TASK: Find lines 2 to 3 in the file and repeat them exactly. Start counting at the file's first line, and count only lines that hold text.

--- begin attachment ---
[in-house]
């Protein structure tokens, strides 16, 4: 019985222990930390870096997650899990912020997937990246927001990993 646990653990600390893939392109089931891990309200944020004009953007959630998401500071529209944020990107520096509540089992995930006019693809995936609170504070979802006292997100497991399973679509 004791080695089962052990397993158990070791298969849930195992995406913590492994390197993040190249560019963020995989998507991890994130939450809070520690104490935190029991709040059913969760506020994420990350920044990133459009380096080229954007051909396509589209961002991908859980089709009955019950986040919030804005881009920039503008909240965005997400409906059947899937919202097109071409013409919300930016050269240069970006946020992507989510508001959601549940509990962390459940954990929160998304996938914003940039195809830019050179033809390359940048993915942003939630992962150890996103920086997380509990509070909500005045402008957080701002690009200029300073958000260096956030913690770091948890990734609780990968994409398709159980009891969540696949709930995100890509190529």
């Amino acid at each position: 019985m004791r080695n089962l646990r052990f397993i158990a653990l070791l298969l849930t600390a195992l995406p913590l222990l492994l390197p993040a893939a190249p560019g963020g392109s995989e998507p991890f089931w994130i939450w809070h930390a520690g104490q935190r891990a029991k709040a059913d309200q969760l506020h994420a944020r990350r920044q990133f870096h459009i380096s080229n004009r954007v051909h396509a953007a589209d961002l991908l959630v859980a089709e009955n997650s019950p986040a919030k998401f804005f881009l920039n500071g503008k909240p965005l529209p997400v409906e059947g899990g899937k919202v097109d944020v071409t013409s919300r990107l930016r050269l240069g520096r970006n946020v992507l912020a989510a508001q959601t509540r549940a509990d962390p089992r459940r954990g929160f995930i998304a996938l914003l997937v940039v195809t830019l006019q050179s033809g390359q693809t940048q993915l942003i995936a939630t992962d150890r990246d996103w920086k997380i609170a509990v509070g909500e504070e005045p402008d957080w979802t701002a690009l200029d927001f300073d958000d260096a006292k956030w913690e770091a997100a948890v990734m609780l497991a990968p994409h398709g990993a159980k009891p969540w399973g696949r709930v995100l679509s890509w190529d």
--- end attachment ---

């Protein structure tokens, strides 16, 4: 019985222990930390870096997650899990912020997937990246927001990993 646990653990600390893939392109089931891990309200944020004009953007959630998401500071529209944020990107520096509540089992995930006019693809995936609170504070979802006292997100497991399973679509 004791080695089962052990397993158990070791298969849930195992995406913590492994390197993040190249560019963020995989998507991890994130939450809070520690104490935190029991709040059913969760506020994420990350920044990133459009380096080229954007051909396509589209961002991908859980089709009955019950986040919030804005881009920039503008909240965005997400409906059947899937919202097109071409013409919300930016050269240069970006946020992507989510508001959601549940509990962390459940954990929160998304996938914003940039195809830019050179033809390359940048993915942003939630992962150890996103920086997380509990509070909500005045402008957080701002690009200029300073958000260096956030913690770091948890990734609780990968994409398709159980009891969540696949709930995100890509190529």
């Amino acid at each position: 019985m004791r080695n089962l646990r052990f397993i158990a653990l070791l298969l849930t600390a195992l995406p913590l222990l492994l390197p993040a893939a190249p560019g963020g392109s995989e998507p991890f089931w994130i939450w809070h930390a520690g104490q935190r891990a029991k709040a059913d309200q969760l506020h994420a944020r990350r920044q990133f870096h459009i380096s080229n004009r954007v051909h396509a953007a589209d961002l991908l959630v859980a089709e009955n997650s019950p986040a919030k998401f804005f881009l920039n500071g503008k909240p965005l529209p997400v409906e059947g899990g899937k919202v097109d944020v071409t013409s919300r990107l930016r050269l240069g520096r970006n946020v992507l912020a989510a508001q959601t509540r549940a509990d962390p089992r459940r954990g929160f995930i998304a996938l914003l997937v940039v195809t830019l006019q050179s033809g390359q693809t940048q993915l942003i995936a939630t992962d150890r990246d996103w920086k997380i609170a509990v509070g909500e504070e005045p402008d957080w979802t701002a690009l200029d927001f300073d958000d260096a006292k956030w913690e770091a997100a948890v990734m609780l497991a990968p994409h398709g990993a159980k009891p969540w399973g696949r709930v995100l679509s890509w190529d």